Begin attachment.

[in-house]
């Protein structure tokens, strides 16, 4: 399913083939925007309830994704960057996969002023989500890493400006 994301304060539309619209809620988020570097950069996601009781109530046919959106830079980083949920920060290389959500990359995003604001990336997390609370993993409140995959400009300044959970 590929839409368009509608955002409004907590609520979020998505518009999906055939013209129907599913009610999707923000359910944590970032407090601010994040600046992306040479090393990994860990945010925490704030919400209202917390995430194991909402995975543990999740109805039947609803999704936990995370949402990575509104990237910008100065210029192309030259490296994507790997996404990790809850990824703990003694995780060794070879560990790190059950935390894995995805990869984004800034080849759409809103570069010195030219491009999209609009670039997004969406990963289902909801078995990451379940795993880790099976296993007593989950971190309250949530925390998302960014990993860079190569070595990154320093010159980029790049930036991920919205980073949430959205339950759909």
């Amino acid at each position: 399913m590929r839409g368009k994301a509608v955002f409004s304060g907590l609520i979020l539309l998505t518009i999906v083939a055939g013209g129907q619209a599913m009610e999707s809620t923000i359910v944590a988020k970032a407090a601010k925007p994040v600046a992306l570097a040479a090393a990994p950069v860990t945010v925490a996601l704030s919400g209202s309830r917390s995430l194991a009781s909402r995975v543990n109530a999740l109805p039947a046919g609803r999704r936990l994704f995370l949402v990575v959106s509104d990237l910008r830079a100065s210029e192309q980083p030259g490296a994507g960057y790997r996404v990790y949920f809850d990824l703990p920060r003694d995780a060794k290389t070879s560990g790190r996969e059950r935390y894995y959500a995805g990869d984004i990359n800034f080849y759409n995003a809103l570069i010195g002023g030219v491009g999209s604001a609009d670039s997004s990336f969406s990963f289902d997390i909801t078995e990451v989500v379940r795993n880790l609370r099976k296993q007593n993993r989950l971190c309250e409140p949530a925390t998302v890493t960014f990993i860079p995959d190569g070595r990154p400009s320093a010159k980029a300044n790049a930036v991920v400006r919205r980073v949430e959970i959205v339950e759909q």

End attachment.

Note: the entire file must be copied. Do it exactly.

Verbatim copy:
[in-house]
């Protein structure tokens, strides 16, 4: 399913083939925007309830994704960057996969002023989500890493400006 994301304060539309619209809620988020570097950069996601009781109530046919959106830079980083949920920060290389959500990359995003604001990336997390609370993993409140995959400009300044959970 590929839409368009509608955002409004907590609520979020998505518009999906055939013209129907599913009610999707923000359910944590970032407090601010994040600046992306040479090393990994860990945010925490704030919400209202917390995430194991909402995975543990999740109805039947609803999704936990995370949402990575509104990237910008100065210029192309030259490296994507790997996404990790809850990824703990003694995780060794070879560990790190059950935390894995995805990869984004800034080849759409809103570069010195030219491009999209609009670039997004969406990963289902909801078995990451379940795993880790099976296993007593989950971190309250949530925390998302960014990993860079190569070595990154320093010159980029790049930036991920919205980073949430959205339950759909």
């Amino acid at each position: 399913m590929r839409g368009k994301a509608v955002f409004s304060g907590l609520i979020l539309l998505t518009i999906v083939a055939g013209g129907q619209a599913m009610e999707s809620t923000i359910v944590a988020k970032a407090a601010k925007p994040v600046a992306l570097a040479a090393a990994p950069v860990t945010v925490a996601l704030s919400g209202s309830r917390s995430l194991a009781s909402r995975v543990n109530a999740l109805p039947a046919g609803r999704r936990l994704f995370l949402v990575v959106s509104d990237l910008r830079a100065s210029e192309q980083p030259g490296a994507g960057y790997r996404v990790y949920f809850d990824l703990p920060r003694d995780a060794k290389t070879s560990g790190r996969e059950r935390y894995y959500a995805g990869d984004i990359n800034f080849y759409n995003a809103l570069i010195g002023g030219v491009g999209s604001a609009d670039s997004s990336f969406s990963f289902d997390i909801t078995e990451v989500v379940r795993n880790l609370r099976k296993q007593n993993r989950l971190c309250e409140p949530a925390t998302v890493t960014f990993i860079p995959d190569g070595r990154p400009s320093a010159k980029a300044n790049a930036v991920v400006r919205r980073v949430e959970i959205v339950e759909q």